Mental health awareness advocate and comedian Bill Bernat delivered a speech on depression for TED, telling his audience of his own experiences as a recovering addict and someone diagnosed with bipolar disorder.
He opens by talking about an uplifting conversation he had years back that changed his perspective, which allowed him to be completely honest about his mental health issues. For the first time, he felt comfortable discussing personal struggles that he had kept hidden for so long, without feeling as though he had to act like everything was okay.
Bernat continues by considering the divide that exists between those dealing with mental health issues, and those who might not understand how to deal with it, or are afraid of talking about it because they feel there's too much pressure for them to react a certain way. Humorously, Bernat recommends that people simply be friendly, and act "more like Ellen" (the talk show host).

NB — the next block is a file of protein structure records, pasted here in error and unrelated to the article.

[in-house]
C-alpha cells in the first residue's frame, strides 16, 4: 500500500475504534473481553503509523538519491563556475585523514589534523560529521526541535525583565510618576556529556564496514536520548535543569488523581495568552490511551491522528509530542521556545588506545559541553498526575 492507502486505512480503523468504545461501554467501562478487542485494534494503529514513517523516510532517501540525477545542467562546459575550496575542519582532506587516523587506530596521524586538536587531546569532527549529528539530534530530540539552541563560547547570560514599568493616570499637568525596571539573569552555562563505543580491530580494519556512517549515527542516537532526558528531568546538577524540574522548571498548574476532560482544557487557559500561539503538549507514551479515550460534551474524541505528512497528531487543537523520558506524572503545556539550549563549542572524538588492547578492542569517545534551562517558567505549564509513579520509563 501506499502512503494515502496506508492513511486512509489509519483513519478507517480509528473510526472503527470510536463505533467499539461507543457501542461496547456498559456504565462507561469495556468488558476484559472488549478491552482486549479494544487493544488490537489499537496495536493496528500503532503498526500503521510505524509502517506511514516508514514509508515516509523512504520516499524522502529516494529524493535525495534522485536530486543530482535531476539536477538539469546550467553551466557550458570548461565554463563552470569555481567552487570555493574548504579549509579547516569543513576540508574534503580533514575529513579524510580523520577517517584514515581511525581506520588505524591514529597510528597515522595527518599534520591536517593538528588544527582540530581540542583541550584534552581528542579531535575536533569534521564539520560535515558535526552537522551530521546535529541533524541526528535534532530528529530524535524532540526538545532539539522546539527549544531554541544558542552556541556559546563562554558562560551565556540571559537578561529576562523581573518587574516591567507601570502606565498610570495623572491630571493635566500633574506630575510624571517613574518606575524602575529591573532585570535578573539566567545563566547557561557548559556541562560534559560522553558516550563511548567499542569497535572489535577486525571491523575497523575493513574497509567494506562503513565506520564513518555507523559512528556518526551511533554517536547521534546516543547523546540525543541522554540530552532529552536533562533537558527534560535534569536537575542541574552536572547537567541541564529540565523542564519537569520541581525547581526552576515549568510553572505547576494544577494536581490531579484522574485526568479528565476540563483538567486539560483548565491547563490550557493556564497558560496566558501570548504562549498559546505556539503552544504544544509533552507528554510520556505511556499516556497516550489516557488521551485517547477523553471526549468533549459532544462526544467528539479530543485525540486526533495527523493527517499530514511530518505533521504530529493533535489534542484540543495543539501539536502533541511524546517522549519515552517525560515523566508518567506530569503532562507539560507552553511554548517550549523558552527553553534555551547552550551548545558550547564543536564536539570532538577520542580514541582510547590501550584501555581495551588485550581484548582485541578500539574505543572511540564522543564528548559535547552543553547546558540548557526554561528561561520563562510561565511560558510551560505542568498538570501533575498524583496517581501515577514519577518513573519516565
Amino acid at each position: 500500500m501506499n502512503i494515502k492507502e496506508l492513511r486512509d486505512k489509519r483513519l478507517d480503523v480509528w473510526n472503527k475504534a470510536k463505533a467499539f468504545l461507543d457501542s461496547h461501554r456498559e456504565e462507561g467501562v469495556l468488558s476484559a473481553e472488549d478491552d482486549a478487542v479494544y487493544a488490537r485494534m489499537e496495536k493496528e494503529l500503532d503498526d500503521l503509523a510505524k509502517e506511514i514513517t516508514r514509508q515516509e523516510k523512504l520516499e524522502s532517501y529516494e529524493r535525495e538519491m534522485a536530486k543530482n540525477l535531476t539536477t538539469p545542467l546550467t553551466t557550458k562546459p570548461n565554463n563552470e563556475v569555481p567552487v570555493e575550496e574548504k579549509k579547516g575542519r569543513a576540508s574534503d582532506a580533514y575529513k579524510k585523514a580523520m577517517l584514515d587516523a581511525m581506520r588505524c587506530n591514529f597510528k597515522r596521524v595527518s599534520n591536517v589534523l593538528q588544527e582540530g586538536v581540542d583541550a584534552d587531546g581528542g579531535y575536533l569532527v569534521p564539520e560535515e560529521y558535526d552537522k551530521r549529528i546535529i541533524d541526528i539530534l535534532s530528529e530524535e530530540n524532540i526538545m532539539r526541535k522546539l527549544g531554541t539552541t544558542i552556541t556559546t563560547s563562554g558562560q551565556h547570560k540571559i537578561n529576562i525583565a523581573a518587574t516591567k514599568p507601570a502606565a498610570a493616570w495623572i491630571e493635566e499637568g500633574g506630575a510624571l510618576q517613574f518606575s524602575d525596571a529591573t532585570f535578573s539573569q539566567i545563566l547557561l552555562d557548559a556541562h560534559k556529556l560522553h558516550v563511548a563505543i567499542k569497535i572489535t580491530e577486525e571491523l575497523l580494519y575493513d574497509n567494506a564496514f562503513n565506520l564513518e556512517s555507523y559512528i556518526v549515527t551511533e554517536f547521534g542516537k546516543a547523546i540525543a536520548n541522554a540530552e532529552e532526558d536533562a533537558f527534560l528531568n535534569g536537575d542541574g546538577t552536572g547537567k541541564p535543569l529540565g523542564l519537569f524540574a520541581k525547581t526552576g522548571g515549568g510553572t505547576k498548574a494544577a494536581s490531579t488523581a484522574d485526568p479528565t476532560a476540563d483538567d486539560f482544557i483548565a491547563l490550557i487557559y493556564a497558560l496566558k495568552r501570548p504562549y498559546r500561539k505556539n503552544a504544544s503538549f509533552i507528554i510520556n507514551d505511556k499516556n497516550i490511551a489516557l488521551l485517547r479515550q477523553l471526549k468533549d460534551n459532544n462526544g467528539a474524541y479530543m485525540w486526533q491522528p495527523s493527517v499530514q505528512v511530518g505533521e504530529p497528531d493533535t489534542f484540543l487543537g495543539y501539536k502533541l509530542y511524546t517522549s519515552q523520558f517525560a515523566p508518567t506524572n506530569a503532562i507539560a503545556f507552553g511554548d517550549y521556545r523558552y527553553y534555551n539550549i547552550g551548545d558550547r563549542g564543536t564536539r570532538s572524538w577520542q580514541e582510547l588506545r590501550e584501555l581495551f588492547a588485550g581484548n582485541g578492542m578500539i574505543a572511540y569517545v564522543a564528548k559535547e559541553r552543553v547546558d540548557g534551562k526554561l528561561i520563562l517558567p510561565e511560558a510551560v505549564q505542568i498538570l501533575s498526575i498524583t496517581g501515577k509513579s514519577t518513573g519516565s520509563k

He goes on to explain a few simple "don'ts" when speaking to people with depression, such as insensitive phrases like "just get over it," or to invest themselves in "finding a cure," which can put a lot of unnecessary pressure on someone. Additionally, he reminds his audience to not take a negative response personally.
He continues by explaining some of the "dos," which include talking in a natural voice and not being afraid to show happiness, and to state what they can and cannot do if offering a helping hand. Often times, just inviting someone to see a movie or to go out for a coffee can be incredibly uplifting.
With his speech on depression, Bernat shows how people can be there for their loved ones when dealing with mental health issues, and highlights a few of the different ways in which they can properly and comfortably offer their support.
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